After the machine had been stowed away, I had a look round the garden.

peonies

Peonies are bursting out all over. They look gorgeous seen from the side….

peonies

….and from above.

New roses are appearing every day.

roses

The Queen of Denmark and Goldfinch

There were bees on all sides.

bees

Brilliant clusters of flowers.

sweet william and onion

Sweet William and what Mrs Tootlepedal describes as ‘another onion thingy’

I like these two quite a lot….

lupin and foxglove

…but not as much as I like the astrantia.

astrantia

After lunch, Mrs Tootlepedal expressed a wish for a cycle ride somewhere new and as we have cycled round pretty well every road in the vicinity over the years, we packed the bikes in the car and drove thirty miles north and parked the car at the visitor centre at Harestanes.

Mrs Tootlepedal suggested that we should cycle to the village of Roxburgh about 6 miles away and make a circular route by coming back past the Waterloo Monument.

This turned out to be a very good plan indeed. The weather was perfect for cycling, the roads were quiet and well surfaced and there was something interesting to look round every corner.

We saw a huge fungus at Nisbet….

fungus

…the Cheviot Hills in the distance…

Cheviots

…white campion and strikingly blue comfrey in the verges…

white campion comfrey

…hares chasing each other through the fields…

hares

…a picturesque lochan complete with many waterfowl…

lochan at Mounteviot…and if we had stopped for every photo opportunity, we would never have got round the thirteen and a half miles at all.

The roads were varied and the views often spectacular both to north and south.

Mrs Tootlepedal was very interested in visiting Roxburgh, as the original town was once a thriving market community but it has been written out of history and can no longer be seen.  She was hoping for signs of ruins but rather disappointingly for her, it turns out that the name has been passed on to the little village that we visited today and it is two miles away from the site of the ancient town.

I was more excited by the modern village…

Roxburgh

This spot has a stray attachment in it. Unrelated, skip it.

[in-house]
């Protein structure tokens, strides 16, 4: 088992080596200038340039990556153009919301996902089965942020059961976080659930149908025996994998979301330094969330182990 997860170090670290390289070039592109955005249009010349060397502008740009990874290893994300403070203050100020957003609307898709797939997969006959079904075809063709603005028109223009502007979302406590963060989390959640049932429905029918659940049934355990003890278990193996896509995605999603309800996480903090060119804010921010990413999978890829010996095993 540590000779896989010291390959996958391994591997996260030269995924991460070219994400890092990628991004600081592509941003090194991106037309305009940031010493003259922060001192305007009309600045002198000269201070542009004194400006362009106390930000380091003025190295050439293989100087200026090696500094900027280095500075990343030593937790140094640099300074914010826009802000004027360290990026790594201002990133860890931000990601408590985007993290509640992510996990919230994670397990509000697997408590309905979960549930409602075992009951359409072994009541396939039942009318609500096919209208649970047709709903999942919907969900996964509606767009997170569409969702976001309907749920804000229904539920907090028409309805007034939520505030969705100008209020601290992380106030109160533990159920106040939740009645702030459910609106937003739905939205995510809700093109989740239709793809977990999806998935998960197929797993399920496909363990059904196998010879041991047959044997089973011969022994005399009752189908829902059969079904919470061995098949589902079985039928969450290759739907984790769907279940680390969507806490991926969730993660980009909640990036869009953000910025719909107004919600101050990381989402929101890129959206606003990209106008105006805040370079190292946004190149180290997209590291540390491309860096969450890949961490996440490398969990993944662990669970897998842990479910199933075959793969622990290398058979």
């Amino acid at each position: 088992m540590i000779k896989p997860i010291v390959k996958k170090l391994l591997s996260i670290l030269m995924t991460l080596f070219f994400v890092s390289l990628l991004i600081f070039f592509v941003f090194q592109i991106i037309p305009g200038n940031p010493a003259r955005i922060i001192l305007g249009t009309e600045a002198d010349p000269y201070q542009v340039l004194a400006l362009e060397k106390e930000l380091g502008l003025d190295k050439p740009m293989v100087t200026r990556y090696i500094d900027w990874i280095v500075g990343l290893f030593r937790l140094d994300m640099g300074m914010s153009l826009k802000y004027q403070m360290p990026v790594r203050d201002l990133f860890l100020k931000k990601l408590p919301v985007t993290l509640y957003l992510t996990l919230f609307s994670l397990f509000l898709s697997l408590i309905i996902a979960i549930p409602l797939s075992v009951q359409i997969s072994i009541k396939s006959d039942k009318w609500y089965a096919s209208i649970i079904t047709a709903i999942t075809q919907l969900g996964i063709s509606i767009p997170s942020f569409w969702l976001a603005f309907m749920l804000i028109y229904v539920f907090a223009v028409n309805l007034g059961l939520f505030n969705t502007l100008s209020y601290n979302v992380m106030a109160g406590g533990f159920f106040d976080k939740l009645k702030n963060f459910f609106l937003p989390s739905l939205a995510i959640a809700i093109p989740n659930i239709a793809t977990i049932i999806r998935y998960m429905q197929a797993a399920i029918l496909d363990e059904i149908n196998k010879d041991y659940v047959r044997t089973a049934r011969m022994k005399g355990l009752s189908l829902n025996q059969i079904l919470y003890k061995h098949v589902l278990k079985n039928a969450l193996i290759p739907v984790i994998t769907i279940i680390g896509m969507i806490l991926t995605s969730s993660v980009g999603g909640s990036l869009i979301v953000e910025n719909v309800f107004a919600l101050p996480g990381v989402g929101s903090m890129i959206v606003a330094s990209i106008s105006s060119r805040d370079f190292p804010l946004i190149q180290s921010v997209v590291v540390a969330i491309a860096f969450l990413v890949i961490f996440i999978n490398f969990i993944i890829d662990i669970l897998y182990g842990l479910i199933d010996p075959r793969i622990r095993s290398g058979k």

…which had an ancient ruin but more interestingly had the remains of two substantial railway bridges which once crossed the road which we use to enter the village.

It turns out that Roxburgh was a junction where the branch line from Jedburgh met the line from Kelso to St Boswells.  As a result it also has a splendid viaduct where the Kelso railway (long shut) crossed the River Teviot.  I love a good viaduct.

Roxburgh Viaduct

We cycled down Ferry Road from the village to the river and walked along to the viaduct.  There is no need for a ferry now as there is an excellent footbridge attached to the viaduct.

Roxburgh Viaduct footbridge

As far as I can find out, the footbridge was part of the original design of the viaduct which is most unusual.  You can see that it is perched on the piers of the viaduct.

I walked onto it and looked upriver.

River Teviot

As you can imagine, I spent a good deal of time taking pictures but in the end, we pedalled back up into the village and took the road back towards the Waterloo Monument.  It can be seen from many miles away and one day (soon, I hope) I will come back and walk up the track to the monument itslef.  Today, though, we cycled past it….

Waterloo Monument

…and I had to use the zoom on the Lumix to get a good view of it.  The views over the Teviot valley as we came down the hill back to Harestanes were outstanding.

Teviotdale at Harestanes

That is a potato field in the foreground.

All in all, we thought perhaps that it might be  the best value thirteen miles that we have ever pedalled.   The  mild weather, light winds and occasional sunshine all helped of course.

We enhanced the drive home with some serious shopping in Hawick and arrived back in Langholm tired but happy.

I had no time for staring out of the kitchen window today so the flying ‘bird’ of the day is my cycling companion floating up a hill.

Mrs tootlepedal